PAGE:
This paper empirically analyzes the distribution of unemployment durations in West-Germany before and after the changes during the mid 1980s in the maximum entitlement periods for unemployment beneﬁts for elderly unemployed. The analysis is based on the comprehensive IAB employment subsample containing register panel data for about 500.000 individuals in West Germany. We introduce two proxies for unemployment, since the data do not involve a precise economic deﬁnition of unemployment. We provide a theoretical analysis of the link between the durations of nonemployment and of unemployment durations between jobs. In our empirical analysis we ﬁnd signiﬁcant changes in the distributions of nonemployment durations for older unemployed individuals. At the same time, the distribution of unemployment durations between jobs did not change in response to the reforms. Our ﬁndings are consistent with an interpretation that many ﬁrms and workers used the more beneﬁcial laws as a part of early retirement packages but those workers who were still looking for a job did not reduce their search effort in response to the extension of the maximum entitlement periods. This interpretation is consistent with a simulation of our theoretical model under economically plausible assumptions.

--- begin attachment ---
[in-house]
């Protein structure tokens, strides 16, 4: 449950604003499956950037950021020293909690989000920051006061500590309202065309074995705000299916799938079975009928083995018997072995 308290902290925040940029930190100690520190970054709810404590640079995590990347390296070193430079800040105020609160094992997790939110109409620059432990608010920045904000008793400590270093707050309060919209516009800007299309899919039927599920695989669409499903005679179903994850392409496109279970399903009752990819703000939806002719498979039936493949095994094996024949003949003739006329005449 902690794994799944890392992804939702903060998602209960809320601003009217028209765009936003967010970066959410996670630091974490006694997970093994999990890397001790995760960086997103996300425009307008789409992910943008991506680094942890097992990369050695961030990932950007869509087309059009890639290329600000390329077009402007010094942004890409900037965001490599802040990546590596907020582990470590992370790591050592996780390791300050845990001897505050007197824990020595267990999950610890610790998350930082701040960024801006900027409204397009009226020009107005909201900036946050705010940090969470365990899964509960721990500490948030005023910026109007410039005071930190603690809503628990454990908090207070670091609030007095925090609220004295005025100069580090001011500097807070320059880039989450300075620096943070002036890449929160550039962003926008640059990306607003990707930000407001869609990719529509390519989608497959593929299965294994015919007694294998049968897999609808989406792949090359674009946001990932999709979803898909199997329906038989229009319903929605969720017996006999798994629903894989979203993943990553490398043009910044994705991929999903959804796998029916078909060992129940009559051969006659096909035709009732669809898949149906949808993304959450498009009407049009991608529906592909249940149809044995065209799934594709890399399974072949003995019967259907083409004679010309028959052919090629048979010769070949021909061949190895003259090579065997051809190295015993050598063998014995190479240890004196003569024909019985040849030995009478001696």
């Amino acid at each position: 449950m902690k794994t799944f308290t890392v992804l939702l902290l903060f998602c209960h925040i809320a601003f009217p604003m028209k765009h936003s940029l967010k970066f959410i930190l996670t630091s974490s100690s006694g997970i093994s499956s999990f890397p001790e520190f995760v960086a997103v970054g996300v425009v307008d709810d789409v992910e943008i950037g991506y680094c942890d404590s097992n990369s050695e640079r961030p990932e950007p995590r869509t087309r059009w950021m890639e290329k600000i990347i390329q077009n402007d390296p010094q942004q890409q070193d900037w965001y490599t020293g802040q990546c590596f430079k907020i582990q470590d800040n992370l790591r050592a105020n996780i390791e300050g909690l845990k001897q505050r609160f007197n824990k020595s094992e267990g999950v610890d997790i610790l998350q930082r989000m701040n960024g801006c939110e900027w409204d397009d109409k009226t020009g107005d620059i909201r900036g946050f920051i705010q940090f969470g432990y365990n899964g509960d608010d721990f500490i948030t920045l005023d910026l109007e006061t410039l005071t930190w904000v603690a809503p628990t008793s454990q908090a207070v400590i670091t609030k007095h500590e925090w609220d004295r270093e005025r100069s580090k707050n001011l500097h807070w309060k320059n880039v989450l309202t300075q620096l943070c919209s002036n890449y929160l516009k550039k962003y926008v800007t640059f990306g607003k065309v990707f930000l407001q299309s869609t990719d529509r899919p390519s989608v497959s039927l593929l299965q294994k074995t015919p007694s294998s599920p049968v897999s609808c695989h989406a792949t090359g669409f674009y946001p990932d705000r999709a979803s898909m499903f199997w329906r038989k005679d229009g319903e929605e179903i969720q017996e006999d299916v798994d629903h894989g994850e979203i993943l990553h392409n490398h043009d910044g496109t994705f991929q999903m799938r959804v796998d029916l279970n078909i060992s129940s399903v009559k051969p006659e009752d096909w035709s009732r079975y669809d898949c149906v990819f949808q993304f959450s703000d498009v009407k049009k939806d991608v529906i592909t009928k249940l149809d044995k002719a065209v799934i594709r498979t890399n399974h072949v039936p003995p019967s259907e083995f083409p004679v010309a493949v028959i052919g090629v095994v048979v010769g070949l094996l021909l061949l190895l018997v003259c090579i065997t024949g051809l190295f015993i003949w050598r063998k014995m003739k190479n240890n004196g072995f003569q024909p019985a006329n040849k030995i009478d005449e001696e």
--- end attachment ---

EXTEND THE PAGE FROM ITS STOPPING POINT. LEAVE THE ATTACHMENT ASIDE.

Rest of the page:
Fitzenberger, Bernd und Ralf Wilke (2004), Unemployment Durations in West-Germany Before and After the Reform of the Unemployment Compensation System During the 1980s , ZEW Discussion Paper No. 04-24, Mannheim. Download